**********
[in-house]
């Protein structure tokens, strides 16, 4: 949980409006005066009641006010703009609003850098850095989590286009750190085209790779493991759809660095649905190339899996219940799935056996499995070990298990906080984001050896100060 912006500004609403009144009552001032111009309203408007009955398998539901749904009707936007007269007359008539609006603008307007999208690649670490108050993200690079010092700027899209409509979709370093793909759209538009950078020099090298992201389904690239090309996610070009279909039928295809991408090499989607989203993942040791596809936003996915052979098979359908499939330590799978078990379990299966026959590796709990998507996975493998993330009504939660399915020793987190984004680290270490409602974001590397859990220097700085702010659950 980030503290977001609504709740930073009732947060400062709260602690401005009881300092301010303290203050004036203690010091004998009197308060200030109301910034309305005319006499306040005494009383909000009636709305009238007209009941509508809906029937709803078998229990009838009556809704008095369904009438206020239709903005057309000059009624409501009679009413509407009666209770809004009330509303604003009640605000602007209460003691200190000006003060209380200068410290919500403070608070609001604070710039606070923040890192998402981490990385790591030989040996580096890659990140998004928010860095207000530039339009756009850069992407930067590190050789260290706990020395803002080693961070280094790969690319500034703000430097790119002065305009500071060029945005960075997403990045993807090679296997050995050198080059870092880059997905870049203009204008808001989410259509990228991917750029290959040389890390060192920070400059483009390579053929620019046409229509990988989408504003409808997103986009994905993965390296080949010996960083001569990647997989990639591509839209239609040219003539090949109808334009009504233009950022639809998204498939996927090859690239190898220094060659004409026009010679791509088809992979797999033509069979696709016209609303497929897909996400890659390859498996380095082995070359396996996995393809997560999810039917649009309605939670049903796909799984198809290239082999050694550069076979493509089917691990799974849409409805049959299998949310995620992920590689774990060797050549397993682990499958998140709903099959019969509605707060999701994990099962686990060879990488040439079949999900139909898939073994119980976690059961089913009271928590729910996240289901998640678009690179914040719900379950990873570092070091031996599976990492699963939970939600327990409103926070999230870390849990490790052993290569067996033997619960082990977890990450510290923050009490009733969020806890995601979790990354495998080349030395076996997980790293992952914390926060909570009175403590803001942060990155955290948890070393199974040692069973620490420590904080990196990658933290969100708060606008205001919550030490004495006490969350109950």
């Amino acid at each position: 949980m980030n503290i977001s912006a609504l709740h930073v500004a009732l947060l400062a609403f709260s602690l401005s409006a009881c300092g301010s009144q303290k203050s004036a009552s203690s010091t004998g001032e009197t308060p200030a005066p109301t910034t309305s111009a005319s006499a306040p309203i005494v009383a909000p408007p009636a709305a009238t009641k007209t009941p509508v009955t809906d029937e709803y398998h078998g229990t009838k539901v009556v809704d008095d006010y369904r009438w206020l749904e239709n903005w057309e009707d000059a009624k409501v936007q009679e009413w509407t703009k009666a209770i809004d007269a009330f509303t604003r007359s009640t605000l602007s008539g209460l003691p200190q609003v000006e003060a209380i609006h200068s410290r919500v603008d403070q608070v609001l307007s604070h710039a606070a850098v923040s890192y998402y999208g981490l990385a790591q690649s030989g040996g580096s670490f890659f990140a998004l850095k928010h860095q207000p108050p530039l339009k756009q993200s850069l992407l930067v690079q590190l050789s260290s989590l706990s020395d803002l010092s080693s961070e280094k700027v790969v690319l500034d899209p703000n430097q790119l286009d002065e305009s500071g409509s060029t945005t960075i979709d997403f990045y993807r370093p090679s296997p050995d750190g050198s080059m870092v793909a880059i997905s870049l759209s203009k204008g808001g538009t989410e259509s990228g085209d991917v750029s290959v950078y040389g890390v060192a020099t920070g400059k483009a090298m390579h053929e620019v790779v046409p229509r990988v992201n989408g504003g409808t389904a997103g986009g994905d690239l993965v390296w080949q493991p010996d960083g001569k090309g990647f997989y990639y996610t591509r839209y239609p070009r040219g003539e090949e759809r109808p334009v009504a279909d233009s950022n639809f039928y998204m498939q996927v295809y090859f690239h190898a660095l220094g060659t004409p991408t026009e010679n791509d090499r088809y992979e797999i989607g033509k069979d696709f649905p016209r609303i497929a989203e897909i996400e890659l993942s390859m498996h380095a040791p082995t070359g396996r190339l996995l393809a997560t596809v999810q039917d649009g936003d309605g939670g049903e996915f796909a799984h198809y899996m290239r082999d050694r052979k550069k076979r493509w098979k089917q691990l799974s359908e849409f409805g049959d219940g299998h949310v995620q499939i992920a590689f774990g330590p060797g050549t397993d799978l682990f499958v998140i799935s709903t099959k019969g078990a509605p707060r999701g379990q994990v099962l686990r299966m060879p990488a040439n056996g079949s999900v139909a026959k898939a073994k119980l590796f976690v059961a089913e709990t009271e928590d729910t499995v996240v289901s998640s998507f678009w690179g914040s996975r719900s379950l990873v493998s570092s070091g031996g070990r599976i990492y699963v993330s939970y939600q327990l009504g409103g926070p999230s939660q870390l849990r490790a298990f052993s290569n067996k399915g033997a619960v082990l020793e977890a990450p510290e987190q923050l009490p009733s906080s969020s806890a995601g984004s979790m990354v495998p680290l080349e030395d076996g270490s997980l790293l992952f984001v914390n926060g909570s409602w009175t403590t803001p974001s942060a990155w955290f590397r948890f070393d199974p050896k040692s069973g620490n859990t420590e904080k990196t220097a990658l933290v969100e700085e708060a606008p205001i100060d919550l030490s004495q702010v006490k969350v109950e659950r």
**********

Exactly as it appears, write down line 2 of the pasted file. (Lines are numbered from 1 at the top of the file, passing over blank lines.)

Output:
């Protein structure tokens, strides 16, 4: 949980409006005066009641006010703009609003850098850095989590286009750190085209790779493991759809660095649905190339899996219940799935056996499995070990298990906080984001050896100060 912006500004609403009144009552001032111009309203408007009955398998539901749904009707936007007269007359008539609006603008307007999208690649670490108050993200690079010092700027899209409509979709370093793909759209538009950078020099090298992201389904690239090309996610070009279909039928295809991408090499989607989203993942040791596809936003996915052979098979359908499939330590799978078990379990299966026959590796709990998507996975493998993330009504939660399915020793987190984004680290270490409602974001590397859990220097700085702010659950 980030503290977001609504709740930073009732947060400062709260602690401005009881300092301010303290203050004036203690010091004998009197308060200030109301910034309305005319006499306040005494009383909000009636709305009238007209009941509508809906029937709803078998229990009838009556809704008095369904009438206020239709903005057309000059009624409501009679009413509407009666209770809004009330509303604003009640605000602007209460003691200190000006003060209380200068410290919500403070608070609001604070710039606070923040890192998402981490990385790591030989040996580096890659990140998004928010860095207000530039339009756009850069992407930067590190050789260290706990020395803002080693961070280094790969690319500034703000430097790119002065305009500071060029945005960075997403990045993807090679296997050995050198080059870092880059997905870049203009204008808001989410259509990228991917750029290959040389890390060192920070400059483009390579053929620019046409229509990988989408504003409808997103986009994905993965390296080949010996960083001569990647997989990639591509839209239609040219003539090949109808334009009504233009950022639809998204498939996927090859690239190898220094060659004409026009010679791509088809992979797999033509069979696709016209609303497929897909996400890659390859498996380095082995070359396996996995393809997560999810039917649009309605939670049903796909799984198809290239082999050694550069076979493509089917691990799974849409409805049959299998949310995620992920590689774990060797050549397993682990499958998140709903099959019969509605707060999701994990099962686990060879990488040439079949999900139909898939073994119980976690059961089913009271928590729910996240289901998640678009690179914040719900379950990873570092070091031996599976990492699963939970939600327990409103926070999230870390849990490790052993290569067996033997619960082990977890990450510290923050009490009733969020806890995601979790990354495998080349030395076996997980790293992952914390926060909570009175403590803001942060990155955290948890070393199974040692069973620490420590904080990196990658933290969100708060606008205001919550030490004495006490969350109950």